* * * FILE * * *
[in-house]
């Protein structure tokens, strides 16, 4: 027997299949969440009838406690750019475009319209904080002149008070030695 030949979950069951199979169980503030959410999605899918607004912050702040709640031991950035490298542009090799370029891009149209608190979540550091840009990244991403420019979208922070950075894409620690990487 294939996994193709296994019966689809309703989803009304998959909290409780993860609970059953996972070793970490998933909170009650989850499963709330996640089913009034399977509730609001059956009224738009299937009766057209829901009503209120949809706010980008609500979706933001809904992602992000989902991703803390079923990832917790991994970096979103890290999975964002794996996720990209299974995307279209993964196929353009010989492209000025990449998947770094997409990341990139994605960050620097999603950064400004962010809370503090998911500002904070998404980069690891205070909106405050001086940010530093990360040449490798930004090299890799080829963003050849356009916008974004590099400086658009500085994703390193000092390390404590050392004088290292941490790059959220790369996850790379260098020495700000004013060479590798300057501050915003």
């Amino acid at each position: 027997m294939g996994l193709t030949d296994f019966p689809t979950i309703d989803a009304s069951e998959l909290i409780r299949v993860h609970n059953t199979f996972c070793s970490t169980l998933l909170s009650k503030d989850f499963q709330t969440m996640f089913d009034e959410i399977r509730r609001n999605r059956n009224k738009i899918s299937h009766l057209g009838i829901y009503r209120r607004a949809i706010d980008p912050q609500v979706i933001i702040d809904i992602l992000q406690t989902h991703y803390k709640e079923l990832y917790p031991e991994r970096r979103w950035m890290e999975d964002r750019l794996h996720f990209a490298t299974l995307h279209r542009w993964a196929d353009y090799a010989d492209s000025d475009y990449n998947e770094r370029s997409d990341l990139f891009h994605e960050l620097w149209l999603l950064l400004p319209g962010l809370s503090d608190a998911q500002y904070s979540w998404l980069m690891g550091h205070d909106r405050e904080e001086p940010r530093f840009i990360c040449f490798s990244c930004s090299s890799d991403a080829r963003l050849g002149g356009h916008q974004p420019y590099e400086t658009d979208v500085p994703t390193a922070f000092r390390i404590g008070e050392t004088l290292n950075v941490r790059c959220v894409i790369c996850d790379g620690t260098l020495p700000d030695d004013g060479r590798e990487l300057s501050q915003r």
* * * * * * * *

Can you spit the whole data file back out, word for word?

[in-house]
């Protein structure tokens, strides 16, 4: 027997299949969440009838406690750019475009319209904080002149008070030695 030949979950069951199979169980503030959410999605899918607004912050702040709640031991950035490298542009090799370029891009149209608190979540550091840009990244991403420019979208922070950075894409620690990487 294939996994193709296994019966689809309703989803009304998959909290409780993860609970059953996972070793970490998933909170009650989850499963709330996640089913009034399977509730609001059956009224738009299937009766057209829901009503209120949809706010980008609500979706933001809904992602992000989902991703803390079923990832917790991994970096979103890290999975964002794996996720990209299974995307279209993964196929353009010989492209000025990449998947770094997409990341990139994605960050620097999603950064400004962010809370503090998911500002904070998404980069690891205070909106405050001086940010530093990360040449490798930004090299890799080829963003050849356009916008974004590099400086658009500085994703390193000092390390404590050392004088290292941490790059959220790369996850790379260098020495700000004013060479590798300057501050915003």
């Amino acid at each position: 027997m294939g996994l193709t030949d296994f019966p689809t979950i309703d989803a009304s069951e998959l909290i409780r299949v993860h609970n059953t199979f996972c070793s970490t169980l998933l909170s009650k503030d989850f499963q709330t969440m996640f089913d009034e959410i399977r509730r609001n999605r059956n009224k738009i899918s299937h009766l057209g009838i829901y009503r209120r607004a949809i706010d980008p912050q609500v979706i933001i702040d809904i992602l992000q406690t989902h991703y803390k709640e079923l990832y917790p031991e991994r970096r979103w950035m890290e999975d964002r750019l794996h996720f990209a490298t299974l995307h279209r542009w993964a196929d353009y090799a010989d492209s000025d475009y990449n998947e770094r370029s997409d990341l990139f891009h994605e960050l620097w149209l999603l950064l400004p319209g962010l809370s503090d608190a998911q500002y904070s979540w998404l980069m690891g550091h205070d909106r405050e904080e001086p940010r530093f840009i990360c040449f490798s990244c930004s090299s890799d991403a080829r963003l050849g002149g356009h916008q974004p420019y590099e400086t658009d979208v500085p994703t390193a922070f000092r390390i404590g008070e050392t004088l290292n950075v941490r790059c959220v894409i790369c996850d790379g620690t260098l020495p700000d030695d004013g060479r590798e990487l300057s501050q915003r």